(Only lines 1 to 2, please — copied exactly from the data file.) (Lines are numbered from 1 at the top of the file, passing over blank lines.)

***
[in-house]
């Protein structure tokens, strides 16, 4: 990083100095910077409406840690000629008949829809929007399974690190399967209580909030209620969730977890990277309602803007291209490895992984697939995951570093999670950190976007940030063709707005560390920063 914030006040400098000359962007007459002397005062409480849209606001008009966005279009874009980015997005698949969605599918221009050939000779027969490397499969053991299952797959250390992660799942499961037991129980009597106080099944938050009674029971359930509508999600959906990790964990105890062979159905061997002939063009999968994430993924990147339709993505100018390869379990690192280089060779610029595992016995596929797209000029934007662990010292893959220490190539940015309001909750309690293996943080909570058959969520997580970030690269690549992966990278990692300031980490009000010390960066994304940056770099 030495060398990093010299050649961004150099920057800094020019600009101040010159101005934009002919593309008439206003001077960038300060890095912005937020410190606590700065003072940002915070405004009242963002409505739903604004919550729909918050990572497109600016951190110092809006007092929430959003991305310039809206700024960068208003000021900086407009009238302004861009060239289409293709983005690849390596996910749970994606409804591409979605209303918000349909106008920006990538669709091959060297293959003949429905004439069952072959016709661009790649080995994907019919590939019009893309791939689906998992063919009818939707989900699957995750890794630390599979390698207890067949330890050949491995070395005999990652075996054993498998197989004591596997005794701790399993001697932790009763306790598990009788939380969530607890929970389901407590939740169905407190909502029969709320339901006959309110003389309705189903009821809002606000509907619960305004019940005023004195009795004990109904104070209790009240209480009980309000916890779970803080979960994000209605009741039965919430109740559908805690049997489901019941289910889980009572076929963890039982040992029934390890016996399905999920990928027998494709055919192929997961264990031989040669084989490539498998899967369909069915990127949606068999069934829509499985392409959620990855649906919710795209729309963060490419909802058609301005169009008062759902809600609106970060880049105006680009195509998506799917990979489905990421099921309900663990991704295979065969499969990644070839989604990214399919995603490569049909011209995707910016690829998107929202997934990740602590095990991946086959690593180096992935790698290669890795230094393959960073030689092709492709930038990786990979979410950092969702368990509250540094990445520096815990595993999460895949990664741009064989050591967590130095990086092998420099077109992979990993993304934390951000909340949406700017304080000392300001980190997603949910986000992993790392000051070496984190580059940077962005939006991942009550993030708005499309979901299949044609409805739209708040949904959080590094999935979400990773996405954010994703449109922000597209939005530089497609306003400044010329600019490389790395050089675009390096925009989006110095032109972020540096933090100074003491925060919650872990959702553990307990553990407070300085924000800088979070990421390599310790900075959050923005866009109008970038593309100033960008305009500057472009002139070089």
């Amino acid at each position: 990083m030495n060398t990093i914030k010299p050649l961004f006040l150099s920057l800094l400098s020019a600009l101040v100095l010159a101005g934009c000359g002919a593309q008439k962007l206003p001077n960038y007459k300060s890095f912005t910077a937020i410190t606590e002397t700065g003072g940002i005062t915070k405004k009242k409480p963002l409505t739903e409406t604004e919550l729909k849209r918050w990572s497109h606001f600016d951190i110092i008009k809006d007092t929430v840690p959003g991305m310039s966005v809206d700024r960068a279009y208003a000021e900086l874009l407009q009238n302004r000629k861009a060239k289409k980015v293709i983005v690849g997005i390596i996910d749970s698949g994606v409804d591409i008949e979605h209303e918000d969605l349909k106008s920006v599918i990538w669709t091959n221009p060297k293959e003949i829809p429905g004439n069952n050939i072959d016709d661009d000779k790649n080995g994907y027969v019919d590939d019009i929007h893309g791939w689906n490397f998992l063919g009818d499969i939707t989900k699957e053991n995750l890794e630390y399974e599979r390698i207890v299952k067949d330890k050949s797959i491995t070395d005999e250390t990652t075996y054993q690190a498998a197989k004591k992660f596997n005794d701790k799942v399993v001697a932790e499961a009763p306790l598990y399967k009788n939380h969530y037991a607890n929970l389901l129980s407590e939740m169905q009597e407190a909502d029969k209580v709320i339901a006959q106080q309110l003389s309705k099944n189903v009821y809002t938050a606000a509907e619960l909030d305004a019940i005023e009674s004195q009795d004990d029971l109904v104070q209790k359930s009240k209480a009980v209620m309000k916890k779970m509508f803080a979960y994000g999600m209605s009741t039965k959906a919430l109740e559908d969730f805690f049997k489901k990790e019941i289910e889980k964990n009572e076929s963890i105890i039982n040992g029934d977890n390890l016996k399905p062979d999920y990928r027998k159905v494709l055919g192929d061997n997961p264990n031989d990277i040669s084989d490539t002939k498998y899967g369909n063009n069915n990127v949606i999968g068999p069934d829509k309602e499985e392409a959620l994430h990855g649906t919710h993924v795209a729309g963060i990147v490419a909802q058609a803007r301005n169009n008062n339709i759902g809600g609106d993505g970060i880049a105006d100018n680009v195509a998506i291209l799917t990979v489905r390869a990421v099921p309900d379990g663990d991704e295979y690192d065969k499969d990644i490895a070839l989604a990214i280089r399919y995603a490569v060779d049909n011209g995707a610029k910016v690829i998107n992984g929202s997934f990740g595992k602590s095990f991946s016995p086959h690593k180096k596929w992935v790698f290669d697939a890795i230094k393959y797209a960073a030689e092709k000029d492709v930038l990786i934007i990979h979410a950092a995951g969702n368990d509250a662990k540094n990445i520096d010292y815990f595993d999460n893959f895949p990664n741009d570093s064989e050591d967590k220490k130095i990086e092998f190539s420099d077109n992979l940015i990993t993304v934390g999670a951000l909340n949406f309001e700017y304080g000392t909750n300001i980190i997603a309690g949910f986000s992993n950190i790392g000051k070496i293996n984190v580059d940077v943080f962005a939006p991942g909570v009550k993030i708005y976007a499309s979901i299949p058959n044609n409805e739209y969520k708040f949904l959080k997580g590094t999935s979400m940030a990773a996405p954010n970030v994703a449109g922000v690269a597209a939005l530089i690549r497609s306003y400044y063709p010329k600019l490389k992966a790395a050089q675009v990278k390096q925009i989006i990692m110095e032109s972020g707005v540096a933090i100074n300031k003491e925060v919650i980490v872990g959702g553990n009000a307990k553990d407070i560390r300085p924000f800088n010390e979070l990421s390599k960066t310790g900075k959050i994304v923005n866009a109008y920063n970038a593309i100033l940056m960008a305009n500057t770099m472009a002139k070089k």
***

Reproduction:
[in-house]
């Protein structure tokens, strides 16, 4: 990083100095910077409406840690000629008949829809929007399974690190399967209580909030209620969730977890990277309602803007291209490895992984697939995951570093999670950190976007940030063709707005560390920063 914030006040400098000359962007007459002397005062409480849209606001008009966005279009874009980015997005698949969605599918221009050939000779027969490397499969053991299952797959250390992660799942499961037991129980009597106080099944938050009674029971359930509508999600959906990790964990105890062979159905061997002939063009999968994430993924990147339709993505100018390869379990690192280089060779610029595992016995596929797209000029934007662990010292893959220490190539940015309001909750309690293996943080909570058959969520997580970030690269690549992966990278990692300031980490009000010390960066994304940056770099 030495060398990093010299050649961004150099920057800094020019600009101040010159101005934009002919593309008439206003001077960038300060890095912005937020410190606590700065003072940002915070405004009242963002409505739903604004919550729909918050990572497109600016951190110092809006007092929430959003991305310039809206700024960068208003000021900086407009009238302004861009060239289409293709983005690849390596996910749970994606409804591409979605209303918000349909106008920006990538669709091959060297293959003949429905004439069952072959016709661009790649080995994907019919590939019009893309791939689906998992063919009818939707989900699957995750890794630390599979390698207890067949330890050949491995070395005999990652075996054993498998197989004591596997005794701790399993001697932790009763306790598990009788939380969530607890929970389901407590939740169905407190909502029969709320339901006959309110003389309705189903009821809002606000509907619960305004019940005023004195009795004990109904104070209790009240209480009980309000916890779970803080979960994000209605009741039965919430109740559908805690049997489901019941289910889980009572076929963890039982040992029934390890016996399905999920990928027998494709055919192929997961264990031989040669084989490539498998899967369909069915990127949606068999069934829509499985392409959620990855649906919710795209729309963060490419909802058609301005169009008062759902809600609106970060880049105006680009195509998506799917990979489905990421099921309900663990991704295979065969499969990644070839989604990214399919995603490569049909011209995707910016690829998107929202997934990740602590095990991946086959690593180096992935790698290669890795230094393959960073030689092709492709930038990786990979979410950092969702368990509250540094990445520096815990595993999460895949990664741009064989050591967590130095990086092998420099077109992979990993993304934390951000909340949406700017304080000392300001980190997603949910986000992993790392000051070496984190580059940077962005939006991942009550993030708005499309979901299949044609409805739209708040949904959080590094999935979400990773996405954010994703449109922000597209939005530089497609306003400044010329600019490389790395050089675009390096925009989006110095032109972020540096933090100074003491925060919650872990959702553990307990553990407070300085924000800088979070990421390599310790900075959050923005866009109008970038593309100033960008305009500057472009002139070089």